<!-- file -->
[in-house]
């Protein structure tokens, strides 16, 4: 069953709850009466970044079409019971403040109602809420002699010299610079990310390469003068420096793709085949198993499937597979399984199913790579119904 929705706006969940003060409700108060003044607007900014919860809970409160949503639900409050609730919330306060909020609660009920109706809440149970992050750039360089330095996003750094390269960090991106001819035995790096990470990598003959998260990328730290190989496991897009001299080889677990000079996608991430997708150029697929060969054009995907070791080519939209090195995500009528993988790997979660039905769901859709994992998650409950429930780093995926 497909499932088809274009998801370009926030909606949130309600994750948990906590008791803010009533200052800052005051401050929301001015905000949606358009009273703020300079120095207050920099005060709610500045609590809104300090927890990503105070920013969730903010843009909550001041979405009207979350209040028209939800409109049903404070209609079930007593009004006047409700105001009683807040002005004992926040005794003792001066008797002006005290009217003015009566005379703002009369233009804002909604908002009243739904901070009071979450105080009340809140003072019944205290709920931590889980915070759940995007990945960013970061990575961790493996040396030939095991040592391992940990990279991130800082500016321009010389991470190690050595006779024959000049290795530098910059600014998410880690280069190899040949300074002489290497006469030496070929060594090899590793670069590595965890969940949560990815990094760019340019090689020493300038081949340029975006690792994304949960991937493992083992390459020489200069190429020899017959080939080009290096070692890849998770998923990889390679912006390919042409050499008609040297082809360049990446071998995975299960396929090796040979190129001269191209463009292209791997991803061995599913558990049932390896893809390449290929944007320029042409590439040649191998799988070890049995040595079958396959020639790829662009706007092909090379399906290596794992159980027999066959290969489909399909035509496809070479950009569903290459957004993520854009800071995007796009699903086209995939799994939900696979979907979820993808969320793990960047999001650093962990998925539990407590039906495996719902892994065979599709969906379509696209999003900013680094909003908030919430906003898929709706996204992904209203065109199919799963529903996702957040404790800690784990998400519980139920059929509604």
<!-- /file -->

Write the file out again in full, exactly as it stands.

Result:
[in-house]
């Protein structure tokens, strides 16, 4: 069953709850009466970044079409019971403040109602809420002699010299610079990310390469003068420096793709085949198993499937597979399984199913790579119904 929705706006969940003060409700108060003044607007900014919860809970409160949503639900409050609730919330306060909020609660009920109706809440149970992050750039360089330095996003750094390269960090991106001819035995790096990470990598003959998260990328730290190989496991897009001299080889677990000079996608991430997708150029697929060969054009995907070791080519939209090195995500009528993988790997979660039905769901859709994992998650409950429930780093995926 497909499932088809274009998801370009926030909606949130309600994750948990906590008791803010009533200052800052005051401050929301001015905000949606358009009273703020300079120095207050920099005060709610500045609590809104300090927890990503105070920013969730903010843009909550001041979405009207979350209040028209939800409109049903404070209609079930007593009004006047409700105001009683807040002005004992926040005794003792001066008797002006005290009217003015009566005379703002009369233009804002909604908002009243739904901070009071979450105080009340809140003072019944205290709920931590889980915070759940995007990945960013970061990575961790493996040396030939095991040592391992940990990279991130800082500016321009010389991470190690050595006779024959000049290795530098910059600014998410880690280069190899040949300074002489290497006469030496070929060594090899590793670069590595965890969940949560990815990094760019340019090689020493300038081949340029975006690792994304949960991937493992083992390459020489200069190429020899017959080939080009290096070692890849998770998923990889390679912006390919042409050499008609040297082809360049990446071998995975299960396929090796040979190129001269191209463009292209791997991803061995599913558990049932390896893809390449290929944007320029042409590439040649191998799988070890049995040595079958396959020639790829662009706007092909090379399906290596794992159980027999066959290969489909399909035509496809070479950009569903290459957004993520854009800071995007796009699903086209995939799994939900696979979907979820993808969320793990960047999001650093962990998925539990407590039906495996719902892994065979599709969906379509696209999003900013680094909003908030919430906003898929709706996204992904209203065109199919799963529903996702957040404790800690784990998400519980139920059929509604």